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I have a treat for you today, my dear readers! I have been excited about the Austenistan anthology — a collection of stories inspired by Jane Austen that are set in modern-day Pakistan — since I first heard it was being published. Life has been too busy for me to delve into it just yet, but I’m thrilled to have Laaleen Sukhera, editor of Austenistan and author of the story “On the Verge,” and Mishayl Naek, author of the story “Eaaman Ever After,” here today for a discussion about Jane Austen and the anthology. Please give them a warm welcome!

ANNA: How did you discover Jane Austen? Have you read all of Austen’s novels? Do you have a favorite, or a favorite character? What drew you most to her books and the time period?

LAALEEN: I’ve grown up reading her novels and started on my twelfth birthday with Pride and Prejudice, which will always be my favourite. I’ve been in love with Regency England ever since and Georgette Heyer further developed my passion for the era. I’ve found that at different stages in life, one can appreciate Austen’s characters, settings, and dialogues in new and surprising ways. One can reread the novels and rewatch the screen adaptations countless times but be struck by a new detail or observation each time. They’re like dear old friends that you can revisit whenever you please. Whether it’s romance or fashion or travel or aesthetics, they influence you considerably.

MISHAYL: I discovered Jane Austen around my teenage years when the social conventions reflected in her book seemed to ring so true and helped me bumble through personal social navigation. It was an easy escape to fall into her witty, female centered portrayal of society and I loved the female relationships. The time period seemed very romantic to me, and still does! The way the scenery and homes were painted feels beautiful and peaceful, especially when I was living an big, bustling city. It was probably one of my reasons to attend the University of Bath and I definitely imagined myself as one of her heroines as I walked in the countryside. My favorite character is quite cliché but it is—and always will be—Elizabeth Bennet.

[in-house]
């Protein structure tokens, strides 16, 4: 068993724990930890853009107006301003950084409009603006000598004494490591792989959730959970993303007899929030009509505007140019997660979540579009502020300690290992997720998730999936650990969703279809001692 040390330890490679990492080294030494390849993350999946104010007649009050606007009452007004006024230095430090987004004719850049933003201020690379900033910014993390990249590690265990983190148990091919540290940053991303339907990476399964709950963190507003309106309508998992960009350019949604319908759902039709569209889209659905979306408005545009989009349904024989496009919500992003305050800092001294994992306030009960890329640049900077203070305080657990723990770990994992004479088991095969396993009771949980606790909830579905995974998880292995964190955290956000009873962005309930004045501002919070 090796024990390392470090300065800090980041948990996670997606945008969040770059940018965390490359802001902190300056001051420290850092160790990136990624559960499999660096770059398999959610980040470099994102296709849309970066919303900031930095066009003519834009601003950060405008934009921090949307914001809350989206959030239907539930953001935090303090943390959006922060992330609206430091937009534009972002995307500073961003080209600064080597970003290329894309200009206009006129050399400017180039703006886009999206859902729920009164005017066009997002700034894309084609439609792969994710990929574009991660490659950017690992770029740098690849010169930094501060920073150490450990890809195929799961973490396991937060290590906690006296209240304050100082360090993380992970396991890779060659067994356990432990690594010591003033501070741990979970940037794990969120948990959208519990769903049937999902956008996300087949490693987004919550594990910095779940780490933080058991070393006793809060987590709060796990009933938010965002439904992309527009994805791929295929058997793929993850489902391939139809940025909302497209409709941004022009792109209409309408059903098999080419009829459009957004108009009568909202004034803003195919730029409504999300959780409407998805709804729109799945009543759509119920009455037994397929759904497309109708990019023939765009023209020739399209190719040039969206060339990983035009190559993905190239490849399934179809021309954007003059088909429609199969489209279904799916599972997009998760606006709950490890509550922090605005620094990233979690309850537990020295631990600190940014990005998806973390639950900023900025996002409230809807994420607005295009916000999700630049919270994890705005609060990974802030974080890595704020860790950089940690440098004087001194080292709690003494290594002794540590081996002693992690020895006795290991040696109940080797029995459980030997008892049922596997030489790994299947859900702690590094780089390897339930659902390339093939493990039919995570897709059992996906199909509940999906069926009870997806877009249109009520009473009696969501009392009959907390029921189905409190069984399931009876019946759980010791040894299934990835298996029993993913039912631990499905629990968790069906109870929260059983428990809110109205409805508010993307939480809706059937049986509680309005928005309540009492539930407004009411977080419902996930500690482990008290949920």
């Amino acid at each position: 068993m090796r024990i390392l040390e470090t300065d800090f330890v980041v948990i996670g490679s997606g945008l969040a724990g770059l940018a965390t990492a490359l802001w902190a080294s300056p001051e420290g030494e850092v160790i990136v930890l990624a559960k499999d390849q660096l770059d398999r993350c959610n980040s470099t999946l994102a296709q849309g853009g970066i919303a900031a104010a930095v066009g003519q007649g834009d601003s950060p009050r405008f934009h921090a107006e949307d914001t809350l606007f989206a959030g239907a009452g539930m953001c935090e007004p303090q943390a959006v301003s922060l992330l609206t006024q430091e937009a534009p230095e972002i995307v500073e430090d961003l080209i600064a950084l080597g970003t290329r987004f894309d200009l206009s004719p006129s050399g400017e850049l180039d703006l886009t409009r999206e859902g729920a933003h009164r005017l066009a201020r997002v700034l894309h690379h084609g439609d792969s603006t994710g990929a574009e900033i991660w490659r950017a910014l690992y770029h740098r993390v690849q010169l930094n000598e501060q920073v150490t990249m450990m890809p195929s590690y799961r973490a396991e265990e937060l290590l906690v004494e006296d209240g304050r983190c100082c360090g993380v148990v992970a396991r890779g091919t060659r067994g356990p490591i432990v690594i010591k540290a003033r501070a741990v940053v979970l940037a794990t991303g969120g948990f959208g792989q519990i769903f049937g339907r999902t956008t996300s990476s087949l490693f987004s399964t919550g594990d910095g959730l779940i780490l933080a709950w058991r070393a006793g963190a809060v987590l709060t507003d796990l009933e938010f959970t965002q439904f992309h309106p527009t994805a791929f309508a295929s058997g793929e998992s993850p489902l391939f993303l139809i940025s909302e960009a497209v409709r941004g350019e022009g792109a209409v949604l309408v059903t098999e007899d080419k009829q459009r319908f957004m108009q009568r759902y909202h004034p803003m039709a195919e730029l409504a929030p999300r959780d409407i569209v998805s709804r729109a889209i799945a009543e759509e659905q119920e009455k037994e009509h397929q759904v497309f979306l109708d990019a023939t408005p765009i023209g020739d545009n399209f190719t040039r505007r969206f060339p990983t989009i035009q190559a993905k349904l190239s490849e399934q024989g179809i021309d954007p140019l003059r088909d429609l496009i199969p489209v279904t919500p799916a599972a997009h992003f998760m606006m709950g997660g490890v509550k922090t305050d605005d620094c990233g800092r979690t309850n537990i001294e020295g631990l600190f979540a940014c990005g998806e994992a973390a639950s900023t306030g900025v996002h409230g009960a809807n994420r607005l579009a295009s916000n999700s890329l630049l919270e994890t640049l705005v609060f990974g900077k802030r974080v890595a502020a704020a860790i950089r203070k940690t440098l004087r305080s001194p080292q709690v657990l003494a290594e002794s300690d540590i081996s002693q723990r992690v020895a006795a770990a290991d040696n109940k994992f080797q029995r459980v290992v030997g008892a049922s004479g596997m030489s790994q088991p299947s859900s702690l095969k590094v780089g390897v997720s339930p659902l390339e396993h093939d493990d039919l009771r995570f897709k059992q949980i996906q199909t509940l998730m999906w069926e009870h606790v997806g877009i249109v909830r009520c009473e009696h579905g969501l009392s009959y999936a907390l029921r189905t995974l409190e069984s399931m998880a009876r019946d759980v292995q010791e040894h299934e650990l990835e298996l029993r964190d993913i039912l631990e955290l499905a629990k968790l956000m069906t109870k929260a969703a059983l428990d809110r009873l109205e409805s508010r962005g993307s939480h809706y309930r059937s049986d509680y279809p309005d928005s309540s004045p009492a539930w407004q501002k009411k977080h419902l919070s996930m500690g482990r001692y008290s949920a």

ANNA: What was the goal behind Austenistan? What do you hope readers will take from the anthology? Did you find it difficult at all to adapt Austen’s novels and characters to your culture?

Laaleen Sukhera

LAALEEN: We honestly wrote it for ourselves, never dreaming that it would resonate with so many people around the world, nor that Bloomsbury would be publishing it. I hope our readers will laugh and cry and cringe at all the right moments with us—it’s such a joy to hear their views!

I didn’t find it at all difficult to visualize or adapt Austen for Pakistani society. It was almost disturbingly easy; beyond the etiquette and the ‘marriage mart’ and the social season, our inherent misogyny parallels the Regency era. We don’t just read Austen, it’s like we’re living in her world. Her characters are incredibly relevant and relatable.

MISHAYL: Our goal was to create a lighthearted book which told a different story about Pakistan. Each writer worked hard to create ambiance and capture the era and essence of their city in a Jane Austen inspired setting. Since there are different writers, each story has its own feel and take on Austen’s Pakistan. We hope readers will enjoy this contemporary take on Pakistan, which is typically portrayed in a more negative, political light. At the end of the day, our country is filled with women who wish to find a great love, whether its romantic, friendly or family oriented, just like most other women around the world.

It was very easy for me to adapt Emma to the Karachi setting, with its glitzy party scene and constant matchmaking. I thoroughly enjoyed my ‘research’ which consisted of silently watching my peers at social gatherings. Sadly there was a lack of Mr. Knightleys and a plethora of Mr. Eltons.  

ANNA: Are there any plans for another anthology?

LAALEEN: It’s just wishful thinking at this point, not just to appease the fans, but to give me another excuse to work with such wonderful women. Let us know what you think!

Mishayl Naek

MISHAYL: Not that I know of! But we are always open to more anthologies that include a brighter angle of Pakistan.

ANNA: How did you discover Jane Austen Fan Fiction? Do you have any favorite variations?